Cover Image
close this bookNitrogen Fixing Trees Highlights (Winrock, 1990-1997, 100 p.)
View the document(introduction...)
View the documentAcacia koa - Hawaii's most valued native tree
View the documentAcacia leucophloea - shade and fodder for livestock in arid environments
View the documentAlnus acuminata: valuable timber tree for tropical highlands
View the documentAlbizia saman: pasture improvement, shade, timber and more
View the documentCasuarina junghuhniana: a highly adaptable tropical casuarina
View the documentEnterolobium cyclocarpum: the ear pod tree for fasture, fodder and wood
View the documentErythrina variegata: more than a pretty tree
View the documentInga edulis: a tree for acid soils in the humid tropics
View the documentPithecellobium dulce - sweet and thorny
View the documentPterocarpus indicus - the majestic n-fixing tree
View the documentRobinia pseudoacacia: temperate legume tree with worldwide potential
View the documentAcacia nilotica - pioneer for dry lands
View the documentAcacia saligna - for dryland fodder and soil stabilization
View the documentAcacia senegal: gum tree with promise for agroforestry
View the documentAcacia seyal - multipurpose tree of the Sahara desert
View the documentAcacia tortilis: fodder tree for desert sands
View the documentAlnus nepalensis: a multipurpose tree for the tropical highlands
View the documentCasuarina equisetifolia: an old-timer with a new future
View the documentCasuarina glauca: a hardy tree with many attributes
View the documentChamaecytisus palmensis: hardy, productive fodder shrub
View the documentDalbergia latifolia: the high-valued Indian rosewood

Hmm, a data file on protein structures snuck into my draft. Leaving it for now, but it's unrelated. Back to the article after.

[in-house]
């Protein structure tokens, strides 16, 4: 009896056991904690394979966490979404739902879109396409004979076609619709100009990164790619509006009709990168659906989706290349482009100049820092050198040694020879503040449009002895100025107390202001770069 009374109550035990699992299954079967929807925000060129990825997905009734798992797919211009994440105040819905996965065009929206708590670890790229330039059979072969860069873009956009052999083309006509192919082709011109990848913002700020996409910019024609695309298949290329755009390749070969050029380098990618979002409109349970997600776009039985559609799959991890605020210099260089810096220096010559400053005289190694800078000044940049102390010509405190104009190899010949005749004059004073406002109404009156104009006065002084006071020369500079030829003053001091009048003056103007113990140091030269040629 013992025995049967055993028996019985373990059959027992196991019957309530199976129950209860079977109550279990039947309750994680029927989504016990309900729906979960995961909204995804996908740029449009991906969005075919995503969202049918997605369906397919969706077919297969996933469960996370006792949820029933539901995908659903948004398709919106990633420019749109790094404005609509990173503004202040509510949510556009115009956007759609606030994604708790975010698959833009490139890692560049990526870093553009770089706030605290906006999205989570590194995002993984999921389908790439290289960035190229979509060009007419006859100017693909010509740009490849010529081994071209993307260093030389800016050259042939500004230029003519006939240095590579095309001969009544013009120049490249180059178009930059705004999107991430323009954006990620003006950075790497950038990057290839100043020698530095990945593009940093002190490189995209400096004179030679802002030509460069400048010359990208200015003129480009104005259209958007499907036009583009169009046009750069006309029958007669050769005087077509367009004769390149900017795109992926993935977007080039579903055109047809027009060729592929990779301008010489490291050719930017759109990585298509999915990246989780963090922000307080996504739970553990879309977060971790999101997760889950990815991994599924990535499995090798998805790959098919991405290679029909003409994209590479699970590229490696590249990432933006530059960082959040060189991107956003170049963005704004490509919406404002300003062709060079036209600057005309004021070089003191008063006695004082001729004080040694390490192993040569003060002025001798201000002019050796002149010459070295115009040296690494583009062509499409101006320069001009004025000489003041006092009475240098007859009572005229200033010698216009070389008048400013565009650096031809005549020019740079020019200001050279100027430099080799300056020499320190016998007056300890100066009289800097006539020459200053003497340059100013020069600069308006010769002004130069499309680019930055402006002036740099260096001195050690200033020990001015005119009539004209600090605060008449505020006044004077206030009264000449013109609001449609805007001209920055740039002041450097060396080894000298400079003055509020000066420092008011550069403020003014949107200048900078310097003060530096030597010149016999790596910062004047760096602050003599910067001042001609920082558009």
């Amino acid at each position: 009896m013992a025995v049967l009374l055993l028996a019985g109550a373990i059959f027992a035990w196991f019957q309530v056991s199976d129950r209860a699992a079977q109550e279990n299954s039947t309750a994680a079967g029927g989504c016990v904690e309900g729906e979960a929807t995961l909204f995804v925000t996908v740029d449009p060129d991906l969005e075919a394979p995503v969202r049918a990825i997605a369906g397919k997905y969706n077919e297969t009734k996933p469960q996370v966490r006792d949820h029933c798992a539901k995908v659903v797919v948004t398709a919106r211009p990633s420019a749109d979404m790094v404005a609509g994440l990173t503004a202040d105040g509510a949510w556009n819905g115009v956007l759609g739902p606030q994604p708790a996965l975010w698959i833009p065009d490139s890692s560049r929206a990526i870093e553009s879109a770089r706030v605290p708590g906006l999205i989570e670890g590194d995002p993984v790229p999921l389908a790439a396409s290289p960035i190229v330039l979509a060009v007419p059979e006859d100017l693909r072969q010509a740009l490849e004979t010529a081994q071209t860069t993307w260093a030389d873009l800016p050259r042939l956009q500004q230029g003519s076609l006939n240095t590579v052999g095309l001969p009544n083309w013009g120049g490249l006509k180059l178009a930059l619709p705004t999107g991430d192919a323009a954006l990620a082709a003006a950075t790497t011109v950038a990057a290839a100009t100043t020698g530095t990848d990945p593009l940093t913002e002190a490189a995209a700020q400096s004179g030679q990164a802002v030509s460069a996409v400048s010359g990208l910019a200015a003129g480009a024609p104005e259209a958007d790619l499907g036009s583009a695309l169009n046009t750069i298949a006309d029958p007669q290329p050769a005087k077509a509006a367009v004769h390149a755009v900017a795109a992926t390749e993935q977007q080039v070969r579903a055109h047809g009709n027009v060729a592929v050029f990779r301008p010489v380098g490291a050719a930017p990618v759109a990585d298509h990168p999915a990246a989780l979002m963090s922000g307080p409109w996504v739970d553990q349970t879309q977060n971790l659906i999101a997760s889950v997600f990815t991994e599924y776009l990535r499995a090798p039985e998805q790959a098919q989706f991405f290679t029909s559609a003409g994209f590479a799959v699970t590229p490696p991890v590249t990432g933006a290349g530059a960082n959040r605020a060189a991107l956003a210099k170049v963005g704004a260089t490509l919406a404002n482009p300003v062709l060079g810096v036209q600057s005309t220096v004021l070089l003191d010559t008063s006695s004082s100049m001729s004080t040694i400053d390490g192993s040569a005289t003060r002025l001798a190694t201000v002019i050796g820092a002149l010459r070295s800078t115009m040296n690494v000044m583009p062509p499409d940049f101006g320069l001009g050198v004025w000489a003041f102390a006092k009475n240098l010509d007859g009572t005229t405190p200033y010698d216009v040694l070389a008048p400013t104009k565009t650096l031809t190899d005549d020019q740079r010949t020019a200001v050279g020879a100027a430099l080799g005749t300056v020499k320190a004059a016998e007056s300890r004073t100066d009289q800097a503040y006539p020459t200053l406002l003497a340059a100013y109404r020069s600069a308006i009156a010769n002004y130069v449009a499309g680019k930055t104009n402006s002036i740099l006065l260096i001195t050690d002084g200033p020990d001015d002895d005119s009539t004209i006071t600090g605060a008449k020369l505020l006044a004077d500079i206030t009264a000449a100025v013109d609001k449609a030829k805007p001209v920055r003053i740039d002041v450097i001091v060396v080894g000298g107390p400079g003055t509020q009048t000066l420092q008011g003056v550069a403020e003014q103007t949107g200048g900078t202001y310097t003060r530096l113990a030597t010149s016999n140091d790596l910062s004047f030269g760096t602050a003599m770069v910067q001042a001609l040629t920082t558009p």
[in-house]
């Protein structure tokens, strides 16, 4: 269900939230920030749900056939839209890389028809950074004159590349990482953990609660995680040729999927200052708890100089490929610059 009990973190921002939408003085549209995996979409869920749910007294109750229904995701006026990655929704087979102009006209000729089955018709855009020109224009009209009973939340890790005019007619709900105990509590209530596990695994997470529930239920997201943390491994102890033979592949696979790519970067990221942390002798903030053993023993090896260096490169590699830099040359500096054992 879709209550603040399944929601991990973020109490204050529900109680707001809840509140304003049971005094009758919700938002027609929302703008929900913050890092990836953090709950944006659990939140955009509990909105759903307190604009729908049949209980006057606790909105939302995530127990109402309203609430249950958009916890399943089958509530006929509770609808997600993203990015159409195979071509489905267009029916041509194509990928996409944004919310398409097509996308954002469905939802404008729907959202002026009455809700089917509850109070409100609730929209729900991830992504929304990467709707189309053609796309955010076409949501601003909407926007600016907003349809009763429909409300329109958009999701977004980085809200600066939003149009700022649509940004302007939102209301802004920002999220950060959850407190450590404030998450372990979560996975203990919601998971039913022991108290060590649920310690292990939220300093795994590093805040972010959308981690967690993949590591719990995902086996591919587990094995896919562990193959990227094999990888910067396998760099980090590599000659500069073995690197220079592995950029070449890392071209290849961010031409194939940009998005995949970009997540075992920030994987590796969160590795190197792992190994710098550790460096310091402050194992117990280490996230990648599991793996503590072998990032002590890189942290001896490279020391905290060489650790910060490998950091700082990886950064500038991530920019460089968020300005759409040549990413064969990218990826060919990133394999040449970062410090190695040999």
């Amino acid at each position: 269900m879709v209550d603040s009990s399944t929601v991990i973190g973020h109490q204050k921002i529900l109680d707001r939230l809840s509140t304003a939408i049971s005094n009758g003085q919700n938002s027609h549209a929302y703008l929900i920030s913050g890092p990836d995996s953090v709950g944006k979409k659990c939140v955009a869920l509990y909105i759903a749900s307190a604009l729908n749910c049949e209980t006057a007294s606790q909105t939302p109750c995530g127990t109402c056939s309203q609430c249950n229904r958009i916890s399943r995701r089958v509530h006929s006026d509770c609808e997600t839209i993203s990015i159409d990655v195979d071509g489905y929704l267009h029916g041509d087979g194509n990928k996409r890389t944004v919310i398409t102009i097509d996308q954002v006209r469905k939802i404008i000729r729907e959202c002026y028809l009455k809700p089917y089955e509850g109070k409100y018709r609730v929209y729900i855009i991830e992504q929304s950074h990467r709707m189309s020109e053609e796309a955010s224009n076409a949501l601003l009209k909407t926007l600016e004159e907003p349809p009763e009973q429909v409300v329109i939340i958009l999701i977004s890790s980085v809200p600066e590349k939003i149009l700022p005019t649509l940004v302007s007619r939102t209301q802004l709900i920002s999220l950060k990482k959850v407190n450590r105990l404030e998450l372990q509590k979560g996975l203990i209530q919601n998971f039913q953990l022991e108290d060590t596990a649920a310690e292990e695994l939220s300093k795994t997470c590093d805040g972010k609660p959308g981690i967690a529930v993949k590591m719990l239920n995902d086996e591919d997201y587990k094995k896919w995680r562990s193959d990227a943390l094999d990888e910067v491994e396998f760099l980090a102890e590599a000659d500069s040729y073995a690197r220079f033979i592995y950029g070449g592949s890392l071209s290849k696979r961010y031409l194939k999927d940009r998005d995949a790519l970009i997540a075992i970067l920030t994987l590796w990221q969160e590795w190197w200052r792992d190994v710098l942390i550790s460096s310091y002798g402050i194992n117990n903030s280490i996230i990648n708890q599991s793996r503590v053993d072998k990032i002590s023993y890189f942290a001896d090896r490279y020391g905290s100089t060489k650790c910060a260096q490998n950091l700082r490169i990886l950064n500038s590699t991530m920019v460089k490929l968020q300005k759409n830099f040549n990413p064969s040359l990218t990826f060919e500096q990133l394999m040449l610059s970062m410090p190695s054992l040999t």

View the documentDalbergia melanoxylon: valuable wood from a neglected tree
View the documentErythrina edulis: multipurpose tree for the tropical highlands
View the documentErythrina sandwicensis - unique Hawaiian NFT
View the documentHippophaƫ rhamnoides: an NFT valued for centuries
View the documentLeucaena diversifolia - fast growing highland NFT species
View the documentLeucaena: an important multipurpose tree
View the documentOlneya tesota - a potential food crop for hot arid zones
View the documentHoney mesquite: a multipurpose tree for arid lands
View the documentPongamia pinnata - a nitrogen fixing tree for oilseed
View the documentGuazuma ulmifolia: widely adapted tree for fodder and moreli
View the documentFaidherbia albida - inverted phenology supports dryzone agroforestry
View the documentGleditsia triacanthos - honeylocust, widely adapted temperate zone fodder tree
View the documentAndira inermis: more than a beautiful ornamental tree
View the documentErythrina poeppigiana: shade tree gains new perspectives
View the documentAlbizia procera - white siris for reforestation and agroforestry
View the documentAlbizia odoratissima - tea shade tree
View the documentAdenanthera pavonina: an underutlized tree of the humid tropics
View the documentAcacia mangium: an important multipurpose tree for the tropic lowlands
View the documentAcacia auiculiformis - a multipurpose tropical wattle
View the documentPentaclethra microphylla: a multipurpose tree from Africa lwith potential for agroforestry in the tropics
View the documentMyroxylon balsam and much more
View the documentOugeinia dalbergioides: a multipurpose tree for sub-tropical and tropical mountain regions
View the documentProsopis alba and prosopis chilensis: subtropical semiarid fuel and fodder trees
View the documentSesbania sesban: widely distributed multipurpose NFT
View the documentProsopis cineraria: a multipurpose tree for arid areas
View the documentJuliflorae acacias: new food source for the sahel
View the documentSesbania grandiflora: NFT for beauty, food, fodder and soil improvement
View the documentAcacia aneura - a desert fodder tree

Robinia pseudoacacia: temperate legume tree with worldwide potential

Very few nitrogen fixing trees are temperate, and very few of these are legumes. The genus Robinia, with four species native to temperate regions of North America, is noteworthy for an ability to tolerate severe frosts.

Robinia pseudoacacia L., or black locust (family Leguminosae, subfamily Papilionoideae), is among the few leguminous NFTs adapted to frost-prone areas. It is also adaptable to environmental extremes such as drought, air pollutants, and high light intensities (Hanover 1989). Rapid growth, dense wood, and N fixing ability make it ideal for colonizing degraded sites.

BOTANY.